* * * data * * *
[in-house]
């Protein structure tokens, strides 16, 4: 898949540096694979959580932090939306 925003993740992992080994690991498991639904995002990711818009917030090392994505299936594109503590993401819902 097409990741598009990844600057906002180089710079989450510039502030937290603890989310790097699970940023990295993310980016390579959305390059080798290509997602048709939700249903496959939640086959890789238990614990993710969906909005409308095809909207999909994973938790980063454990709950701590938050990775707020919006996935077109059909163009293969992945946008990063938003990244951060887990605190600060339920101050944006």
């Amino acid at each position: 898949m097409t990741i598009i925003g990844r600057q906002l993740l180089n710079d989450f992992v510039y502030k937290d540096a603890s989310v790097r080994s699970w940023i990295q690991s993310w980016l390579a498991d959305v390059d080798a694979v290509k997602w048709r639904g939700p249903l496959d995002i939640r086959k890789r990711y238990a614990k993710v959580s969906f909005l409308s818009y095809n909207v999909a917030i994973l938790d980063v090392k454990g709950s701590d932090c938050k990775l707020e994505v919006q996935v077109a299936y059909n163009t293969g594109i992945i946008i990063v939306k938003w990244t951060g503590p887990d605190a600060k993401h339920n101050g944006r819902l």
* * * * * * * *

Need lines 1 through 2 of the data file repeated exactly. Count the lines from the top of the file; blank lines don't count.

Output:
[in-house]
């Protein structure tokens, strides 16, 4: 898949540096694979959580932090939306 925003993740992992080994690991498991639904995002990711818009917030090392994505299936594109503590993401819902 097409990741598009990844600057906002180089710079989450510039502030937290603890989310790097699970940023990295993310980016390579959305390059080798290509997602048709939700249903496959939640086959890789238990614990993710969906909005409308095809909207999909994973938790980063454990709950701590938050990775707020919006996935077109059909163009293969992945946008990063938003990244951060887990605190600060339920101050944006």